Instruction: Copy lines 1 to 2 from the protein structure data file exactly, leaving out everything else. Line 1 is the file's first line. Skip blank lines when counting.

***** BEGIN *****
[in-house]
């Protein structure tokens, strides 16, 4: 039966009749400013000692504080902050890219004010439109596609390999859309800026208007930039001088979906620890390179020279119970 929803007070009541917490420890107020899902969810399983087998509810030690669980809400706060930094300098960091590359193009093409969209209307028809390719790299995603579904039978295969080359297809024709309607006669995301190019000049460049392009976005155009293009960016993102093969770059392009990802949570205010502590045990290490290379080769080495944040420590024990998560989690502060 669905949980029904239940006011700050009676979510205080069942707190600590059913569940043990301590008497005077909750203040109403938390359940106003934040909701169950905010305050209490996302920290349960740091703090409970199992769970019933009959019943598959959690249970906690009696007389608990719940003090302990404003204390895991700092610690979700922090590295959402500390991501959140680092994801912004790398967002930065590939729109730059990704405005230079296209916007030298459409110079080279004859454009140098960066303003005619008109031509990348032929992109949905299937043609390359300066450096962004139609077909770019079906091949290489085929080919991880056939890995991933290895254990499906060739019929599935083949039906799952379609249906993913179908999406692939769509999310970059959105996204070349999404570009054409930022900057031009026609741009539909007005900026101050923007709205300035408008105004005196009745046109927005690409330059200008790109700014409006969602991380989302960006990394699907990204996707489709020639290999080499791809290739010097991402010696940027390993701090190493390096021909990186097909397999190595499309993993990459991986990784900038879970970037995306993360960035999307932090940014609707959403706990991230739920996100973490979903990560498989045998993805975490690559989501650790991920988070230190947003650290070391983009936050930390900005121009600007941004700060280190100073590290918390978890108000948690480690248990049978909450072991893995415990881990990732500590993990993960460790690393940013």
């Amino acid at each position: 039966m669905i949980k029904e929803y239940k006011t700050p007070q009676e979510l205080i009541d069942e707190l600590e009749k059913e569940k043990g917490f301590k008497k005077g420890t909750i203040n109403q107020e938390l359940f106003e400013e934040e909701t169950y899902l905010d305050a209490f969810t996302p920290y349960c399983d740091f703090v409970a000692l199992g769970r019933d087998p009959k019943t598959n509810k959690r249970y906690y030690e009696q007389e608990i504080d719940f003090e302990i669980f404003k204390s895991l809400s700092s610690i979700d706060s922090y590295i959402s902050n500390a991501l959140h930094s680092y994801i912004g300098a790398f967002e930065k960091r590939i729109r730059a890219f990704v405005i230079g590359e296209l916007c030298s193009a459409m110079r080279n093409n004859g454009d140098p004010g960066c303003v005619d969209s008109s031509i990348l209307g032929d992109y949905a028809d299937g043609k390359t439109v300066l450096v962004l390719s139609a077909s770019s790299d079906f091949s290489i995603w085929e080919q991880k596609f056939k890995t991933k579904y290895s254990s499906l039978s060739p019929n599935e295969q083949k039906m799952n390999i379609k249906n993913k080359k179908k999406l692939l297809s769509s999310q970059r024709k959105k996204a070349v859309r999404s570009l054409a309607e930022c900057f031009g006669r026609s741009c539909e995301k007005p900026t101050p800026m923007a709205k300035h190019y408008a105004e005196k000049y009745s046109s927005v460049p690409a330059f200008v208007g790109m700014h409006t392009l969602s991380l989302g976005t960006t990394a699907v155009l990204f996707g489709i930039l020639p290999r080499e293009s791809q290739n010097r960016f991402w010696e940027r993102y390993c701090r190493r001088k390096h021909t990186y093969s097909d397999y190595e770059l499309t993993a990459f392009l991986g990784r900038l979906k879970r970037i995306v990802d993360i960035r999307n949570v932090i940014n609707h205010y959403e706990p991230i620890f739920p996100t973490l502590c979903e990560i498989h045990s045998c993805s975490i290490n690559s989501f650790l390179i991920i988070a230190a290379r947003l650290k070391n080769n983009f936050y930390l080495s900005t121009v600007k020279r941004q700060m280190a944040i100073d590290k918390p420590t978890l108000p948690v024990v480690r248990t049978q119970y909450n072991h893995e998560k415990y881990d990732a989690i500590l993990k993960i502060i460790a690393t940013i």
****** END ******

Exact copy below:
[in-house]
């Protein structure tokens, strides 16, 4: 039966009749400013000692504080902050890219004010439109596609390999859309800026208007930039001088979906620890390179020279119970 929803007070009541917490420890107020899902969810399983087998509810030690669980809400706060930094300098960091590359193009093409969209209307028809390719790299995603579904039978295969080359297809024709309607006669995301190019000049460049392009976005155009293009960016993102093969770059392009990802949570205010502590045990290490290379080769080495944040420590024990998560989690502060 669905949980029904239940006011700050009676979510205080069942707190600590059913569940043990301590008497005077909750203040109403938390359940106003934040909701169950905010305050209490996302920290349960740091703090409970199992769970019933009959019943598959959690249970906690009696007389608990719940003090302990404003204390895991700092610690979700922090590295959402500390991501959140680092994801912004790398967002930065590939729109730059990704405005230079296209916007030298459409110079080279004859454009140098960066303003005619008109031509990348032929992109949905299937043609390359300066450096962004139609077909770019079906091949290489085929080919991880056939890995991933290895254990499906060739019929599935083949039906799952379609249906993913179908999406692939769509999310970059959105996204070349999404570009054409930022900057031009026609741009539909007005900026101050923007709205300035408008105004005196009745046109927005690409330059200008790109700014409006969602991380989302960006990394699907990204996707489709020639290999080499791809290739010097991402010696940027390993701090190493390096021909990186097909397999190595499309993993990459991986990784900038879970970037995306993360960035999307932090940014609707959403706990991230739920996100973490979903990560498989045998993805975490690559989501650790991920988070230190947003650290070391983009936050930390900005121009600007941004700060280190100073590290918390978890108000948690480690248990049978909450072991893995415990881990990732500590993990993960460790690393940013």